BED1000Introduction to Education Studies (20 credits)

    Introduction to Education Studies outlines the core disciplines of the history, philosophy, psychology and sociology of education. The module will also introduce you to the newer and emerging discipline of the economics of education as well as the key topic of technology in education. It will enable you to conceptualise the breadth of areas, the range of age phases and the contexts which you will explore within education studies. You will begin to gain the conceptual knowledge and the skills required to further your studies in education.


    Assessment: Coursework: 100%.

    BED1002Conceptions of Education: The UK Education System in Context (20 credits)

    Conceptions of Education: The UK Education System in Context enables you to learn about the ways in which the formal education system is structured, governed and funded in the four countries of the UK. You will explore the similarities and differences that exist between the different systems, examine the conceptualisations of education that each system appears to reflect, and develop opinions as to the ways in which they function. You will also explore the evolution of those different systems over time, noting the ways in which the different policy approaches taken by the separate legislatures within the UK have affected education in practice.


    Assessment: Coursework: 100%.

    MAT1000Discrete Mathematics and Combinatorics (20 credits)

    Discrete Mathematics and Combinatorics explores a variety of topics within discrete mathematics, the branch of mathematics that deals with countable sets. The module introduces the concept of using discrete mathematics to model and solve problems, enabling you to study modern topics within mathematics. You will discover combinatorics and understand its links to probability theory, examine how to set and solve problems involving matchings, allocation and decision trees, and immerse yourself in topics such as critical path analysis, flows, matchings, allocation and transportation. The focus of the module is on the application of this knowledge to solve real-life problems. You will demonstrate understanding of game theory, graphs and networks, as well as sorting and packing algorithms, applying knowledge gained from learning the different algorithms to real-life situations.


    Assessment: Coursework: 50%, Written Exam(s): 50%.

    MAT1001Differential Calculus (20 credits)

    Differential Calculus provides a foundation in calculus, introducing the fundamental mathematical concepts which underpin mathematics at degree level. The module enables you to use a mixture of numerical and analytical techniques to help achieve a deeper understanding of key concepts. It also embraces topics such as functions, limits, the fundamental theorem of calculus, differentiation from first principles, differentiating hyperbolic functions and inverse hyperbolic functions, improper integrals, numerical solutions, numerical differentiation, numerical integration and approximations to functions.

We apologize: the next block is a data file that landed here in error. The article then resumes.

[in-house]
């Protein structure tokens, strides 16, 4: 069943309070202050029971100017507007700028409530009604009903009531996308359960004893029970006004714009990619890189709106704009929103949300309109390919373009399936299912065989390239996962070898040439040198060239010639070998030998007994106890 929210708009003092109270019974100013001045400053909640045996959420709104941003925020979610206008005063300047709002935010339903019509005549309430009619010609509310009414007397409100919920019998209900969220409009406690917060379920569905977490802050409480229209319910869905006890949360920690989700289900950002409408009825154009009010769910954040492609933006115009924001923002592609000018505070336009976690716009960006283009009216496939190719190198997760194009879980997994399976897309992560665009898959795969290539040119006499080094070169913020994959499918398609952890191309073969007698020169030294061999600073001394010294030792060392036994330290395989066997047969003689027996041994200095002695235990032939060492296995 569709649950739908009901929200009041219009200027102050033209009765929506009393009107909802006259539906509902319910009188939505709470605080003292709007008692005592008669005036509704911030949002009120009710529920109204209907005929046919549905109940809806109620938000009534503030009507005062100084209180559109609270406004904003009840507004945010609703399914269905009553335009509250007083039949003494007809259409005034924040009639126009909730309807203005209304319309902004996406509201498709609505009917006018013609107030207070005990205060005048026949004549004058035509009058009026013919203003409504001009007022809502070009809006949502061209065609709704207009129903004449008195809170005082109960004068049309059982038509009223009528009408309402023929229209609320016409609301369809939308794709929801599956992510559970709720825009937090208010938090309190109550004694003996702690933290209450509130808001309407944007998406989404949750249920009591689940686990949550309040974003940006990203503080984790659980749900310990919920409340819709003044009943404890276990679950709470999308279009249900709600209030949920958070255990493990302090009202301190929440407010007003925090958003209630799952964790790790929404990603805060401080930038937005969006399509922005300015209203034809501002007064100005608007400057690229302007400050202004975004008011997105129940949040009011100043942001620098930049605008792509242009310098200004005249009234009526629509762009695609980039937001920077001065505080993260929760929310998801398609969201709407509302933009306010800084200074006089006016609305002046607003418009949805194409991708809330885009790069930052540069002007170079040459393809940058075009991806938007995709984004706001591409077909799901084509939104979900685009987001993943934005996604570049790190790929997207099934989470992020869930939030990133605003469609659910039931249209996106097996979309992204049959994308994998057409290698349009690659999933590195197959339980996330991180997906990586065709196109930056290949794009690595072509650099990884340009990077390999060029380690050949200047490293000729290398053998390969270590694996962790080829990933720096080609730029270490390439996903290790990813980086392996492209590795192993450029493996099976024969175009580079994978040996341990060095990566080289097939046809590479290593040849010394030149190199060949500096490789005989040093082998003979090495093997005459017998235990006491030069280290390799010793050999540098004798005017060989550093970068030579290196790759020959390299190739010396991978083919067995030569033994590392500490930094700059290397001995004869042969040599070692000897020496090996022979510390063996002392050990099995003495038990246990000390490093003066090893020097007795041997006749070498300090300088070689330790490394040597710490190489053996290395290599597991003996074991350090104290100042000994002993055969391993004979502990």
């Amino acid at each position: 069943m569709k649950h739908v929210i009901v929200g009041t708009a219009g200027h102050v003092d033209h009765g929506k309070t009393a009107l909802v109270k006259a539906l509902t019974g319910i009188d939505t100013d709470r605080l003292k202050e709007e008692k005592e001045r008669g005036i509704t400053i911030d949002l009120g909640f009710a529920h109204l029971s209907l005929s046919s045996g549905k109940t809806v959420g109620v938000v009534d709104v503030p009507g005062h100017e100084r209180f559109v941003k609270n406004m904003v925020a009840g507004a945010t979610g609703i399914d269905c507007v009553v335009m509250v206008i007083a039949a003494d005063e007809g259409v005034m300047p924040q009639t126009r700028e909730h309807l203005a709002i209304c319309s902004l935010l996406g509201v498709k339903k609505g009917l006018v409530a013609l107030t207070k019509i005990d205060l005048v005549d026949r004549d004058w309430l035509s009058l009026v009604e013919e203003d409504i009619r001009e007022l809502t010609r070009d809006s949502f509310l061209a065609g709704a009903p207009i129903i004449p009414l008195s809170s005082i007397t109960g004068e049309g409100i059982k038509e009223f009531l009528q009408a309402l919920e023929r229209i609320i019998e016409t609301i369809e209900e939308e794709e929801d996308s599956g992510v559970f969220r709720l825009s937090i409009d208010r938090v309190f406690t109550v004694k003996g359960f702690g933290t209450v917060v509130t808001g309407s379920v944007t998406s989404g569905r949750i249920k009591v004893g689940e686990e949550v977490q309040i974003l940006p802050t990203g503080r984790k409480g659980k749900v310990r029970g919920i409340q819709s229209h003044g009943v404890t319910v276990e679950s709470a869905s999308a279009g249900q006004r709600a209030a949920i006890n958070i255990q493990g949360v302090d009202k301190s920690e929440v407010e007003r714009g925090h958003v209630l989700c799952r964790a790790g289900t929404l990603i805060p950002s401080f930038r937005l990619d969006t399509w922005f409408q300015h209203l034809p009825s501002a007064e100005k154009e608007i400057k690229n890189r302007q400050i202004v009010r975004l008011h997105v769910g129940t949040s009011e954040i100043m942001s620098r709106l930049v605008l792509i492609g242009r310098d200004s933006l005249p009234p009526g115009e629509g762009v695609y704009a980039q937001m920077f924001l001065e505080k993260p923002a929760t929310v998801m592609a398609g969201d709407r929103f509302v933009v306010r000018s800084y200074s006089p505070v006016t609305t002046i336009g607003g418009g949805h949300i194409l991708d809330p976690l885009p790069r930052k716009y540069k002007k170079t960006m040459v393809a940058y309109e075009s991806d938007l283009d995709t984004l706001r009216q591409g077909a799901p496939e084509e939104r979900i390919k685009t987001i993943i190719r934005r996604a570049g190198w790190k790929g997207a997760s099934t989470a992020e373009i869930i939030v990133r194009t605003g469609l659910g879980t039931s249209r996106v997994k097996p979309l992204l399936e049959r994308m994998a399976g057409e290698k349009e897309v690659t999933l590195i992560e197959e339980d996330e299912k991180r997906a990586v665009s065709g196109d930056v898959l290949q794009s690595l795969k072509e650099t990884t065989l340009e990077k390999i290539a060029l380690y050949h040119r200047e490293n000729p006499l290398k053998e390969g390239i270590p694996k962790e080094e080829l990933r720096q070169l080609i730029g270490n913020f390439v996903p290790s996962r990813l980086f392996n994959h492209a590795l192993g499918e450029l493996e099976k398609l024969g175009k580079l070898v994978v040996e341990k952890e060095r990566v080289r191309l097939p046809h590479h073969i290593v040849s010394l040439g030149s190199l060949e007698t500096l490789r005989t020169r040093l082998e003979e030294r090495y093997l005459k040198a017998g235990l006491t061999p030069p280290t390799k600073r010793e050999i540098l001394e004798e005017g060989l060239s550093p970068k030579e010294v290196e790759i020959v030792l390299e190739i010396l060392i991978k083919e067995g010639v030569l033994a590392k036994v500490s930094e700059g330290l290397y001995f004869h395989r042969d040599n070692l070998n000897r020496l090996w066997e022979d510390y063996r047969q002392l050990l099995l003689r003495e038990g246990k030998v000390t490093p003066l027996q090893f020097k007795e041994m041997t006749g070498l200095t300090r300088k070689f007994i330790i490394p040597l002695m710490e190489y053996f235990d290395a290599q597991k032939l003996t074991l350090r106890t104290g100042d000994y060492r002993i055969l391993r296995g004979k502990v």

MAT1002Algebraic Structure (20 credits)

    Algebraic Structure focuses on aspects of pure mathematics. The module will equip you with a deep understanding of numbers and examine the links between algebra and geometry. You will be introduced to the concepts which underpin mathematics at degree level. This includes mathematical principles such as algebraic structure, proof, matrix algebra and the extension of the number system to include complex numbers. You will also be introduced to computer algebra and mathematical word processing.


    Assessment: Coursework: 50%, Written Exam(s): 50%.

    You will select one of the following modules:

    BED1003Learning in a Diverse Society (20 credits)

    Learning in a Diverse Society enables you to explore the various ways in which access to education can be helped or hindered by issues such as race, religion, class, ethnicity, learning difficulties, or physical disability. The module encourages you to explore and reflect upon the specific factors that can affect access and consider how obstacles to access can be mitigated against or overcome.


    Assessment: Coursework: 100%.

    BED1005Technology and its Place in Education (20 credits)

    Technology and its Place in Education considers the underlying theoretical perspectives used in conjunction with technology to enhance learning. The term educational technology encompasses technology enhanced and e-learning. It includes the adoption and integration of hardware and software, various electronic devices, pedagogical tools, approaches and delivery methods. Technology has the capacity to significantly re-shape teaching and learning and this module will provide you with the opportunity to critically examine, explore and evaluate the potential benefits of a range of educational technology, as well as consider the underpinning pedagogical rationale for their use, with the specific intention of enhancing teaching and learning.


    Assessment: Coursework: 100%.

    Language modules, delivered at the Edge Hill Language Centre, are available to study as an integral part of this degree. A single Language module can be studied instead of one of the optional modules above.

    Year 2

    BED2000Designing and Managing a Research Project (20 credits)

    Designing and Managing a Research Project gives you the knowledge and skills required to conceptualise, design and communicate a research proposal, understanding the fundamental principles of quality research. You will learn how to plan and manage a project over an extended period, sustain focus, conduct and organise extensive data collection and research materials, and mitigate typical problems that can derail or delay a project.